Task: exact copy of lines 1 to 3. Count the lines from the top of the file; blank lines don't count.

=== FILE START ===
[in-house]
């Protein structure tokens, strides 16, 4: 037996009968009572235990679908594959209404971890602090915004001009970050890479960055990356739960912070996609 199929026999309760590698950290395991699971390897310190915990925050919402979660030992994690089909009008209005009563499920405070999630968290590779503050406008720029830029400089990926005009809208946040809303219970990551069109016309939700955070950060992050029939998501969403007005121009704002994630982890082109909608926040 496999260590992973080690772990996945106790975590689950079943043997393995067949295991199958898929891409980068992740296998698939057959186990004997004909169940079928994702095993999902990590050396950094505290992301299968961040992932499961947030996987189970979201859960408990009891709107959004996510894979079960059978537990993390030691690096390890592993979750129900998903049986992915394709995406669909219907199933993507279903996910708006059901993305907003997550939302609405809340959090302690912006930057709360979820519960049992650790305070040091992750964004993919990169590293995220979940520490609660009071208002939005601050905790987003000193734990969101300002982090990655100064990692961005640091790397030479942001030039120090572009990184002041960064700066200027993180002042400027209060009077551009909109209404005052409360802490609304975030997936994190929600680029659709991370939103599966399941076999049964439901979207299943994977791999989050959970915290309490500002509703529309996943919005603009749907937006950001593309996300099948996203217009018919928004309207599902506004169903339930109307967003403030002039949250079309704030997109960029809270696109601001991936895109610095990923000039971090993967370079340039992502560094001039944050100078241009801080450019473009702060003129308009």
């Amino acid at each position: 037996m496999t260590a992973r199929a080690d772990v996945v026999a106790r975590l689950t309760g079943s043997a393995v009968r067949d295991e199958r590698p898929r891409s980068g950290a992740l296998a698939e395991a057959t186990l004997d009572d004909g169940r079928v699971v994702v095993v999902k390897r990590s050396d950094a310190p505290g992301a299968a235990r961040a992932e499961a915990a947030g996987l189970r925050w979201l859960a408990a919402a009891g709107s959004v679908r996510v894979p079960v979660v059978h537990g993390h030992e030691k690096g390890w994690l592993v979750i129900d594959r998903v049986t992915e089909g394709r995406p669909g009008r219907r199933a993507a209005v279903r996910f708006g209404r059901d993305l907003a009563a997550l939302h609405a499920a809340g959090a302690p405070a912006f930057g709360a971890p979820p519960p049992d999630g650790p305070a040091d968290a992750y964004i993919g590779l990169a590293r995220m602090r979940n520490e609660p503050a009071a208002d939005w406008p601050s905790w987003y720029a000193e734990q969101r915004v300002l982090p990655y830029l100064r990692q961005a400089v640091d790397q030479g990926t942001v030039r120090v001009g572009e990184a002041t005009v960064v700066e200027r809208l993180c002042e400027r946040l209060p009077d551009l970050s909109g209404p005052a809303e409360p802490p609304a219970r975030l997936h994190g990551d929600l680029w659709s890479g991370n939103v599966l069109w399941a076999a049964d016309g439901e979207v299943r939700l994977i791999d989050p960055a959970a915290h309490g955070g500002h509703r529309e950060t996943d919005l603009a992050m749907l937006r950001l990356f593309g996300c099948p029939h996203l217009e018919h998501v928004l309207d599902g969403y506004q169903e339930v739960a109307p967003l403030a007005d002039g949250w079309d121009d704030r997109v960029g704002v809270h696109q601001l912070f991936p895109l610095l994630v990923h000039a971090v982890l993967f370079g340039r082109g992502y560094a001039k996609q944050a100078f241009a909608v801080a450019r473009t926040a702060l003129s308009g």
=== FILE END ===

[in-house]
């Protein structure tokens, strides 16, 4: 037996009968009572235990679908594959209404971890602090915004001009970050890479960055990356739960912070996609 199929026999309760590698950290395991699971390897310190915990925050919402979660030992994690089909009008209005009563499920405070999630968290590779503050406008720029830029400089990926005009809208946040809303219970990551069109016309939700955070950060992050029939998501969403007005121009704002994630982890082109909608926040 496999260590992973080690772990996945106790975590689950079943043997393995067949295991199958898929891409980068992740296998698939057959186990004997004909169940079928994702095993999902990590050396950094505290992301299968961040992932499961947030996987189970979201859960408990009891709107959004996510894979079960059978537990993390030691690096390890592993979750129900998903049986992915394709995406669909219907199933993507279903996910708006059901993305907003997550939302609405809340959090302690912006930057709360979820519960049992650790305070040091992750964004993919990169590293995220979940520490609660009071208002939005601050905790987003000193734990969101300002982090990655100064990692961005640091790397030479942001030039120090572009990184002041960064700066200027993180002042400027209060009077551009909109209404005052409360802490609304975030997936994190929600680029659709991370939103599966399941076999049964439901979207299943994977791999989050959970915290309490500002509703529309996943919005603009749907937006950001593309996300099948996203217009018919928004309207599902506004169903339930109307967003403030002039949250079309704030997109960029809270696109601001991936895109610095990923000039971090993967370079340039992502560094001039944050100078241009801080450019473009702060003129308009």
């Amino acid at each position: 037996m496999t260590a992973r199929a080690d772990v996945v026999a106790r975590l689950t309760g079943s043997a393995v009968r067949d295991e199958r590698p898929r891409s980068g950290a992740l296998a698939e395991a057959t186990l004997d009572d004909g169940r079928v699971v994702v095993v999902k390897r990590s050396d950094a310190p505290g992301a299968a235990r961040a992932e499961a915990a947030g996987l189970r925050w979201l859960a408990a919402a009891g709107s959004v679908r996510v894979p079960v979660v059978h537990g993390h030992e030691k690096g390890w994690l592993v979750i129900d594959r998903v049986t992915e089909g394709r995406p669909g009008r219907r199933a993507a209005v279903r996910f708006g209404r059901d993305l907003a009563a997550l939302h609405a499920a809340g959090a302690p405070a912006f930057g709360a971890p979820p519960p049992d999630g650790p305070a040091d968290a992750y964004i993919g590779l990169a590293r995220m602090r979940n520490e609660p503050a009071a208002d939005w406008p601050s905790w987003y720029a000193e734990q969101r915004v300002l982090p990655y830029l100064r990692q961005a400089v640091d790397q030479g990926t942001v030039r120090v001009g572009e990184a002041t005009v960064v700066e200027r809208l993180c002042e400027r946040l209060p009077d551009l970050s909109g209404p005052a809303e409360p802490p609304a219970r975030l997936h994190g990551d929600l680029w659709s890479g991370n939103v599966l069109w399941a076999a049964d016309g439901e979207v299943r939700l994977i791999d989050p960055a959970a915290h309490g955070g500002h509703r529309e950060t996943d919005l603009a992050m749907l937006r950001l990356f593309g996300c099948p029939h996203l217009e018919h998501v928004l309207d599902g969403y506004q169903e339930v739960a109307p967003l403030a007005d002039g949250w079309d121009d704030r997109v960029g704002v809270h696109q601001l912070f991936p895109l610095l994630v990923h000039a971090v982890l993967f370079g340039r082109g992502y560094a001039k996609q944050a100078f241009a909608v801080a450019r473009t926040a702060l003129s308009g």